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In Ivory Coast, democracy – but not quite as we know it
In the bad old days of post-colonial Africa, dictators would hail their landslide re-elections as a demonstration of the will of an adoring people while international observers would dismiss the polls as electoral farce.
In the brave new Africa, it is often the other way round.
In Ivory Coast this week, the U.N. mission chief is going out of his way to hail the election as broadly democratic, while both incumbent Laurent Gbagbo and rival Alassane Ouattara have complained the vote has been marred by intimidation of their supporters.
So what is going on? Two things, at least.
Electorates are becoming more sophisticated and literate, although there is still often a big gap between urban and rural voters. Election monitoring, while still a tough job, has also improved. And even the most authoritarian of rulers knows donors will not be best pleased at any sign of meddling with monitors’ work. In Ivory Coast, there is particularly close scrutiny because the poll has costs donors $400 million and they want their money’s worth.
Put simply, it is harder to rig an election these days.
Secondly, much of the international strategy for dealing with post-crisis countries like Ivory Coast or perpetual-crisis countries like neighbouring Guinea rests is based on the hope that democratic elections will make things better.
The fear is that if the election turns out to be a joke, then the strategy falls apart. It is therefore in the interest of the internationals to defend the credibility of the vote.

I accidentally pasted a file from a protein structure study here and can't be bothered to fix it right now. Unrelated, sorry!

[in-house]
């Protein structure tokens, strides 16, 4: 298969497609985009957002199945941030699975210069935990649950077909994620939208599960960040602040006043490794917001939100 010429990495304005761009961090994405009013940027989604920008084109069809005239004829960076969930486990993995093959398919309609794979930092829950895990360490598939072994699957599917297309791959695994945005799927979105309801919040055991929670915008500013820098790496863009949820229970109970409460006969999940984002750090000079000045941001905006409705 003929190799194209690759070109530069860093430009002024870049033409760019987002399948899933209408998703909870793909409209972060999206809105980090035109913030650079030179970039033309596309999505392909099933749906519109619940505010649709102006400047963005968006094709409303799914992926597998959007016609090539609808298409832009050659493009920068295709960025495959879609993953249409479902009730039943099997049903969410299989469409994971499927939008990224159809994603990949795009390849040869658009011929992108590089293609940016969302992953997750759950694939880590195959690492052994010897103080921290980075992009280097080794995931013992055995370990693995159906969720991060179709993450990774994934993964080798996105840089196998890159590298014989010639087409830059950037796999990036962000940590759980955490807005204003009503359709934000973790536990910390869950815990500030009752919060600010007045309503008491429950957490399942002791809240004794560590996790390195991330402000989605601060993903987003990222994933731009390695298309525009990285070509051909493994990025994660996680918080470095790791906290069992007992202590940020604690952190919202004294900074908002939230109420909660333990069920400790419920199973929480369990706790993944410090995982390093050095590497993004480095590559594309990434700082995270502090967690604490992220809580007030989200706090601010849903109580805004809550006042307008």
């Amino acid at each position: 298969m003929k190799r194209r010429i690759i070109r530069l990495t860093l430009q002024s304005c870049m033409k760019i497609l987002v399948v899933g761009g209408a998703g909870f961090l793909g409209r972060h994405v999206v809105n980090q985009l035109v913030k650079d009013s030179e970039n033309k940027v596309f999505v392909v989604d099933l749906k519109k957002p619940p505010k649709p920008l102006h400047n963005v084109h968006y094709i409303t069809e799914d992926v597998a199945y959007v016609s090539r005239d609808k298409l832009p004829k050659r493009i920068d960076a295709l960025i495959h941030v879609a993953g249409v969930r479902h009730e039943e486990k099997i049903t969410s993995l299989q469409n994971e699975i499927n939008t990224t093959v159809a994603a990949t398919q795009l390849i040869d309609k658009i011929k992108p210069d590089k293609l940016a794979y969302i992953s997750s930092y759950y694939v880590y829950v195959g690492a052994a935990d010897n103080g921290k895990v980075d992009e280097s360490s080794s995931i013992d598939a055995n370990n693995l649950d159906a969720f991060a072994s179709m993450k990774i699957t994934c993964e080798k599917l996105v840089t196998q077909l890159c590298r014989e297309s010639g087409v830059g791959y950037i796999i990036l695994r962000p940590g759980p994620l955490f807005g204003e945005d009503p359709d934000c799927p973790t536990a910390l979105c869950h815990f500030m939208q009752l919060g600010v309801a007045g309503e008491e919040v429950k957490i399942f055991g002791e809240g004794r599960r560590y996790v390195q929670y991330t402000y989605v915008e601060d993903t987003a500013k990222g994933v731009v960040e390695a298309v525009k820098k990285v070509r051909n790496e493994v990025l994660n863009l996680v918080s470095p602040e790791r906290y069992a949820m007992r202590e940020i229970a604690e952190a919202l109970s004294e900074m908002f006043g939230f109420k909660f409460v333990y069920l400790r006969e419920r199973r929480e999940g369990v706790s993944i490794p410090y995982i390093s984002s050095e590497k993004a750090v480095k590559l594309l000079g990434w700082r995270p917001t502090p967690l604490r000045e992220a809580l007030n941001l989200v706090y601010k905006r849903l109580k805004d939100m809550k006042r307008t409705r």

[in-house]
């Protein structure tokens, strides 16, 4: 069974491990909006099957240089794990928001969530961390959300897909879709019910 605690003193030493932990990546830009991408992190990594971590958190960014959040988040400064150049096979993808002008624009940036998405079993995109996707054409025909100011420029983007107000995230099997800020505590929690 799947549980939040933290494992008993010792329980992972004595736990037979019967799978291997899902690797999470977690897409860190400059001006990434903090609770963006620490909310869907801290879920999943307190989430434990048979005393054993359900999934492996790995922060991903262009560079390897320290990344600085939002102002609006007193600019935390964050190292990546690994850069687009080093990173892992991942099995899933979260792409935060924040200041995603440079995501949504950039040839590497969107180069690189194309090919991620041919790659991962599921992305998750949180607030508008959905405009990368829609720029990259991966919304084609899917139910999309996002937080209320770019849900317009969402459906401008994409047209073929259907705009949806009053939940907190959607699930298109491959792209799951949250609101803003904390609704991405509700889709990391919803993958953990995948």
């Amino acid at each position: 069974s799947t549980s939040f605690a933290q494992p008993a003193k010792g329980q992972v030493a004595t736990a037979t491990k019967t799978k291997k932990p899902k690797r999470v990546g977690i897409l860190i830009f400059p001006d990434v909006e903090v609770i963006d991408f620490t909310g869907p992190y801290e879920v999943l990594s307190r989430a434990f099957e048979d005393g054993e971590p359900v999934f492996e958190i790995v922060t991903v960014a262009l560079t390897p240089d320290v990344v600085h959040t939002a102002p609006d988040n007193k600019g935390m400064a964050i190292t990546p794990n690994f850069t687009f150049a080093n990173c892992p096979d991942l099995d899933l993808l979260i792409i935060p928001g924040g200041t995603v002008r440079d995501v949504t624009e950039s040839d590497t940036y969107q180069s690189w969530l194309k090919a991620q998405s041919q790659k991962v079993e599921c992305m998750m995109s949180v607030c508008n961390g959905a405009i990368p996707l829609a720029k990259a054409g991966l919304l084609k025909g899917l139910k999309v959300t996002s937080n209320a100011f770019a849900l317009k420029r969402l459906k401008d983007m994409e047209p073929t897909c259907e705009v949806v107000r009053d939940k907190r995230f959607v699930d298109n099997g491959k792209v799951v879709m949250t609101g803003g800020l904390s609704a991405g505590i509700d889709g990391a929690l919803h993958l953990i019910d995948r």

The presidential race in Ivory Coast is an undeniably tight contest — neither Gbagbo nor Ouattara can hope to achieve the 96.7 percent score achieved last year by Equatorial Guinea’s President Teodoro Obiang Nguema in a much-criticised poll.
In that sense what is playing out in Abidjan at the moment is broadly positive — an attempt to stage a free and fair poll.
Yet what is troubling is the hiatus between the close of polls on Sunday and the announcement of preliminary results not due until Wednesday. The ballots should be pretty much in from the provinces and tallied up by now. So why the wait?
Speculation is inevitably mounting of behind-the-scenes wrangling over the vote. The local diplomatic corps is urging the two candidates to accept whatever result emerges. Perhaps there are well-meaning efforts going on to soften the blow for whomever has lost it — and reduce the risk of trouble.
The next couple of days will show just how ready for democracy Ivory Coast and its leaders really are.